Geo-engineering Climate Change

The Tamaki Foundation

 

On our present course, carbon dioxide will increase in the atmosphere to such an extent that by the middle of this century the global food supply will be diminished by global warming through reductions in crop yields (due to increasing temperature) and decreased water security (for irrigation and consumption). These climate stresses will be greatest in the tropics and subtropics – places where today over a billion people already suffer from food insecurity, and where population is expected to almost double by 2050.

 

The real solution to global warming is to dramatically reduce the amount of fossil fuel that is burned, but that solution involves a level of international cooperation that would be unprecedented in human history and key statesmen and governments do not consider this a realistic scenario. As such, engineers and scientists in the US (who developed the Star Wars Defense System and the scenarios for how climate would be affected by a global nuclear war) are seriously considering "geoengineering" solutions to global warming, ranging from fertilizing the ocean to increase the marine food chain so that it takes up more carbon dioxide from the atmosphere (thereby disrupting the very foundation of the global food chain) to space-based mirrors that would deflect enough sunlight away from the Earth to cancel out the warming due to the increased carbon dioxide in the atmosphere.

 

 The most popular geoengineering solution among this group of engineers and scientists is to have regular (e.g., monthly) launches of missiles that would fly to the stratosphere and deploy tiny particles that would be mixed throughout the atmosphere and block just enough sunlight to cancel the warming of the planet due to the increased carbon dioxide in the atmosphere. I and many other scientists believe this is an extremely dangerous proposition. Many scientists believe it isn't a solution at all – that there would be drastic changes in global climate if you allowed carbon dioxide to increase in the atmosphere and deployed this geoengineering technology to try and cancel the impact of carbon dioxide. For example, it is highly likely that the net effect of increased carbon dioxide and stratospheric aerosols will make the tropics drier; it is highly likely that everyone living in the mid and high latitudes will still experience warming, and everywhere winters would still be very, very warm compared to today. Carbon dioxide will continue to be dissolved into the ocean, so the ocean will become more and more acidic (estimates suggest by the end of the century, coral reefs will not be able to form). Additional sulfur dioxide in the stratosphere will expand the ozone hole, and when the sulfur dioxide falls from the stratosphere, the plants on the land will be exposed to more acidic rains. Perhaps the most disturbing feature of this "solution" is that if carbon dioxide continues to increase, more sulfates will need to be deployed and if the system failed (by, for example, sabotage), the world would warm at a rate that would devastate the fabric of global society and it would be the greatest shock to the global ecology since the asteroid impact 65 million years ago, that led to mass extinctions.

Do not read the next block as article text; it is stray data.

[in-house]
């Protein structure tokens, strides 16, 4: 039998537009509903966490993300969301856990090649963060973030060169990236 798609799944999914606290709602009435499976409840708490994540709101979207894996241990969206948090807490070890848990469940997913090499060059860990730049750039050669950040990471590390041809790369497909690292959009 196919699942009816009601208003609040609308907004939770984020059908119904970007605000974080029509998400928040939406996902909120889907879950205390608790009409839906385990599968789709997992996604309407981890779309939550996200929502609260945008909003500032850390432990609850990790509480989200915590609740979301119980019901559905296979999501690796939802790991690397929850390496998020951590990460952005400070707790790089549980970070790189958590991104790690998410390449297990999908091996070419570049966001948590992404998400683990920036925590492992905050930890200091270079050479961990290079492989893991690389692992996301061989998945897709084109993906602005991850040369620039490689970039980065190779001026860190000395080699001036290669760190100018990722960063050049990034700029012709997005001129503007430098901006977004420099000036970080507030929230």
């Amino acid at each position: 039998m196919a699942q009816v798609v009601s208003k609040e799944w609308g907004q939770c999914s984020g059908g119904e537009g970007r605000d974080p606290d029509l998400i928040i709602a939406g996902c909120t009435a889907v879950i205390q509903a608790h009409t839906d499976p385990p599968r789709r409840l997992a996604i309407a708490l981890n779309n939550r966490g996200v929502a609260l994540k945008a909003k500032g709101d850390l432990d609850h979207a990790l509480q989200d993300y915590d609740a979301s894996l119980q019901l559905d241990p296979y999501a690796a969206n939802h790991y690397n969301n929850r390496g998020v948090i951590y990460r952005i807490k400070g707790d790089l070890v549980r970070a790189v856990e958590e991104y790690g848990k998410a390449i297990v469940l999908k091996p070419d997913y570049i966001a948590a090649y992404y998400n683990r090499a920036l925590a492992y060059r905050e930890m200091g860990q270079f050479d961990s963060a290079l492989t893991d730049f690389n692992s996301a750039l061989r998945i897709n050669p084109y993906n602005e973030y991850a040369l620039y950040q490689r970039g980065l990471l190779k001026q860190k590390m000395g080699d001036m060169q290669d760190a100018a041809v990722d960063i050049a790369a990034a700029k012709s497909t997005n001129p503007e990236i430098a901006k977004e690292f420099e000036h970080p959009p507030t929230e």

Injections of sulfate aerosol into the stratosphere is the most popular and most likely geoengineering option implemented because – compared to a global shift to alternative sources of energy than fossil fuel – this option is simple and inexpensive: it could be deployed in less than two years by existing government contractors, such as Boeing and Lockheed Martin, who would vie for lucrative contracts to control the Earth's climate. Though most scientists are quite sure that the combination of increasing carbon dioxide and stratospheric aerosols would lead to profound changes in the climate (including those listed above), the research studies to quantify these changes have not yet been done. With inadequate science to inform a debate on this extremely dangerous proposal for a geoengineering solution to global warming, it is difficult to imagine that governments won't take the seemingly easy out and deploy this last-gasp technology to mitigate some of the global warming problem, rather than shift the global economy away from fossil to alternative clean fuels.

 

We are using state-of-the-art climate models to simulate and quantify the impact of this geoengineering "solution" on the regional and global climate, and to further quantify the impact that these climate changes will have on global food security.  Our hope is that our findings will catalyze an informed debate on whether we should pursue this 'solution' before this it becomes an uninformed fait accompli.